During the Second World War (especially after gaining the initiative in its second half), following the combat experience and the introduction of new technology on the enemy's side, the Soviet leadership, together with individual design offices, tried to improve their combat technology in various categories. In the category of medium tanks, where the number of manufactured pieces reigned the T-34 tank, specifications were also set, which defined the new requirements for this tank. Thus, the specifications of the T-43 and T-44 (which serial machines still intervened in combat in limited quantities) and finally the T-54 were created.
The T-62 tank was soon used in combat. It wasn't so much the fault of the construction itself that the result was what it was. The modernization program tried to correct the biggest shortcomings. At that time, the T-62 tank was being replaced in the Soviet Army by more modern types.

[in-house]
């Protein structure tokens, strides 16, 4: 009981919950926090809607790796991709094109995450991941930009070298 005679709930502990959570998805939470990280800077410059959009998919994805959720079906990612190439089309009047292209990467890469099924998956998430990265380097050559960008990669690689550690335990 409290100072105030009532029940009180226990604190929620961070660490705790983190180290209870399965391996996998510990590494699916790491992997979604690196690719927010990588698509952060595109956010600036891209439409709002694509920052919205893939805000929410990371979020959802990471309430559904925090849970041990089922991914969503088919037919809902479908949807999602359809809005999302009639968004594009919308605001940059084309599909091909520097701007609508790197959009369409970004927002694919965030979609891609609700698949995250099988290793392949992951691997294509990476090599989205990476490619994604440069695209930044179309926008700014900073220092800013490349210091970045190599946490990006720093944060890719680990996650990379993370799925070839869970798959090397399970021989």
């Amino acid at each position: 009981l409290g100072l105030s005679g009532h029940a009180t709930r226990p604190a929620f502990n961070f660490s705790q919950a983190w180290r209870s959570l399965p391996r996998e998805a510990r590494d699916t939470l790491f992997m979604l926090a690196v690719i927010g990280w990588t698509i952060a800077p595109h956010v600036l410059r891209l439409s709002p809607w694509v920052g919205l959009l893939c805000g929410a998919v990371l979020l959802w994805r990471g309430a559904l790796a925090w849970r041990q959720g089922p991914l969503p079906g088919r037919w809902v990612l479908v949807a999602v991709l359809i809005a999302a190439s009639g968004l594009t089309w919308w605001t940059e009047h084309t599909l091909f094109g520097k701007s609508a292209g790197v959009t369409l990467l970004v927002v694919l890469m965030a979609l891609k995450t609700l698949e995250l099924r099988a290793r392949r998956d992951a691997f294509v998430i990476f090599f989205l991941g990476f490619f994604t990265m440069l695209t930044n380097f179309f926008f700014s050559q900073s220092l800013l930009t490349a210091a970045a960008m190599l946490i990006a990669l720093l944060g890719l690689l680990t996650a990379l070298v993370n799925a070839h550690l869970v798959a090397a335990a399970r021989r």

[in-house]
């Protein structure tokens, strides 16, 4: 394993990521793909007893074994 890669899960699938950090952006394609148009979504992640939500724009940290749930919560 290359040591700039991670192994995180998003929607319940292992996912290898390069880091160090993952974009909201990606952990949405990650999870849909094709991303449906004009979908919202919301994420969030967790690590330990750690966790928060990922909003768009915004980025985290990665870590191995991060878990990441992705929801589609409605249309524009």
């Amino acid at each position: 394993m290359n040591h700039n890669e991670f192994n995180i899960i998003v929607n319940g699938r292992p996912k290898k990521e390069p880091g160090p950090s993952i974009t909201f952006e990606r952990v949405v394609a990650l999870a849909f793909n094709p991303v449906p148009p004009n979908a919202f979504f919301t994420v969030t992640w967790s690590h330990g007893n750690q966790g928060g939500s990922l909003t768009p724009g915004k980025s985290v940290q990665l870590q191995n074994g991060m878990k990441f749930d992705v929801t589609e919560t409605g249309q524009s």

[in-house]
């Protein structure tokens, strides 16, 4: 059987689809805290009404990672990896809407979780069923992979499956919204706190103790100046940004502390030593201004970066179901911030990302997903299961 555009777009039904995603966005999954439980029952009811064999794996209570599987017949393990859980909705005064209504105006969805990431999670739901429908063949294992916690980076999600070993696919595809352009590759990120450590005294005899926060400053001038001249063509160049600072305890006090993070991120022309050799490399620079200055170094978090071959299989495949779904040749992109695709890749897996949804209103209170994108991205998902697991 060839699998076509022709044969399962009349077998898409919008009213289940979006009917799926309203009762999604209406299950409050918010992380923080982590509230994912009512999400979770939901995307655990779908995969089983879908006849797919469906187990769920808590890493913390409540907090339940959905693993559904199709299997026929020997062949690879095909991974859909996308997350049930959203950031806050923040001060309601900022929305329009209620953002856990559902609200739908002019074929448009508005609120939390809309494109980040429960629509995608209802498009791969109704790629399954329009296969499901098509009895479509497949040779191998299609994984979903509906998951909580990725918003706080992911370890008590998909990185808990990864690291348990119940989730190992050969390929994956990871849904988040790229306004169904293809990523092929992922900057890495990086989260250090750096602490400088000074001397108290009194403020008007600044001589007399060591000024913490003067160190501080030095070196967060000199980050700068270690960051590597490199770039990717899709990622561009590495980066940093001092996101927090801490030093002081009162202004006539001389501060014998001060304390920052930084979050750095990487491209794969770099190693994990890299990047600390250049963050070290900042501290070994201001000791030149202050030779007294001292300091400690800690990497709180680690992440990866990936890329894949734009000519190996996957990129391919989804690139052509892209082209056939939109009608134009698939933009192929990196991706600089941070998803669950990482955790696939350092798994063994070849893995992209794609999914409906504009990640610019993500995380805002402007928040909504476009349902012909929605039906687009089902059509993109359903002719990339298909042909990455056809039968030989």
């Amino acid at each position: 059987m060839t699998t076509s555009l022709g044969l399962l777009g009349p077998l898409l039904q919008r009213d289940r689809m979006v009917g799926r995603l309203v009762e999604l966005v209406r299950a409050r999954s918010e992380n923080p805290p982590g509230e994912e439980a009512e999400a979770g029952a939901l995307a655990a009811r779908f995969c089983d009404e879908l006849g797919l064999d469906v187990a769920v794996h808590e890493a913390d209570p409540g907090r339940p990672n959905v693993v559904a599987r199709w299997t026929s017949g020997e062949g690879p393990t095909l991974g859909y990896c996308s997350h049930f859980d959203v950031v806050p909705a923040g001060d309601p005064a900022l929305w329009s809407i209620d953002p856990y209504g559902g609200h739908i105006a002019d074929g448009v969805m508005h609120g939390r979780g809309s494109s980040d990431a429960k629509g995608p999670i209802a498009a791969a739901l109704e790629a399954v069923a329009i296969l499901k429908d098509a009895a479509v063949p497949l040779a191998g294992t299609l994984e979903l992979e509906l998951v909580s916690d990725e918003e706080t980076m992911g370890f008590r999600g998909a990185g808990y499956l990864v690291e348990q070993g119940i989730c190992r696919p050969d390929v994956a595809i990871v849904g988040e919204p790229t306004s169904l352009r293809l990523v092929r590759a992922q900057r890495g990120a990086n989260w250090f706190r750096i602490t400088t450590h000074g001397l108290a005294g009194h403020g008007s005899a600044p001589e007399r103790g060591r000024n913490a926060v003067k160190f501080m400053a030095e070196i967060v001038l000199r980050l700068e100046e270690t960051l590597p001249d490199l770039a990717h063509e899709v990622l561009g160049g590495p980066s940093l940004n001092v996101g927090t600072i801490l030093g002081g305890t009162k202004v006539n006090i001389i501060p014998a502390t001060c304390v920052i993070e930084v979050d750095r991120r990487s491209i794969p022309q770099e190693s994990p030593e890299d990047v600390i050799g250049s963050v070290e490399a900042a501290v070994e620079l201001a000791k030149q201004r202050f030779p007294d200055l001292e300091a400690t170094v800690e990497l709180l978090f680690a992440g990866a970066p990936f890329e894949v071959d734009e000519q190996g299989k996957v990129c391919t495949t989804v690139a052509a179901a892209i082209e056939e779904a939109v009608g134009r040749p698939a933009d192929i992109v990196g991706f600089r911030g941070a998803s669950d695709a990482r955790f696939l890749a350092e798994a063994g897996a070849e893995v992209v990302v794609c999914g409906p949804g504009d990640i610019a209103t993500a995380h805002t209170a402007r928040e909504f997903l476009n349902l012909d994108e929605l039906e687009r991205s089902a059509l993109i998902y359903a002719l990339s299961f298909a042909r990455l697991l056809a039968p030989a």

It is surprising how little has been written about the tank, which in terms of the number of pieces produced is among the most numerous in post-war history. The descriptions usually begin with the Soviets realizing that the T-54 tanks are obsolete, and decided to rearm them with a 115 mm cannon. But it was a little different.
After an unfavorable evaluation of the T-60 machine, it was decided to design a stronger light tank ...
The history of the T-34 tank fell on the period of "great terror" and was in many ways tragic for their creators. According to canonical Soviet historiography, the creation of the T-34 is associated exclusively with the name of the chief designer Mikhail Koshkin, who in December 1936 replaced the convicted Afanasiy Firsov. It should be noted that a design genius was needed to develop a groundbreaking tank design, and Koshkin was not.
Recently, information has emerged about the renewal of the Czech modernization program T-72, which took place in the late 90's. After that, 35 tanks for the Czech Army, which received the designation T-72M4 CZ, were modernized under this program by 2006, and the program was stopped for financial reasons. Now the Czech Republic is considering modernizing several hundred vehicles for its army and possibly for export.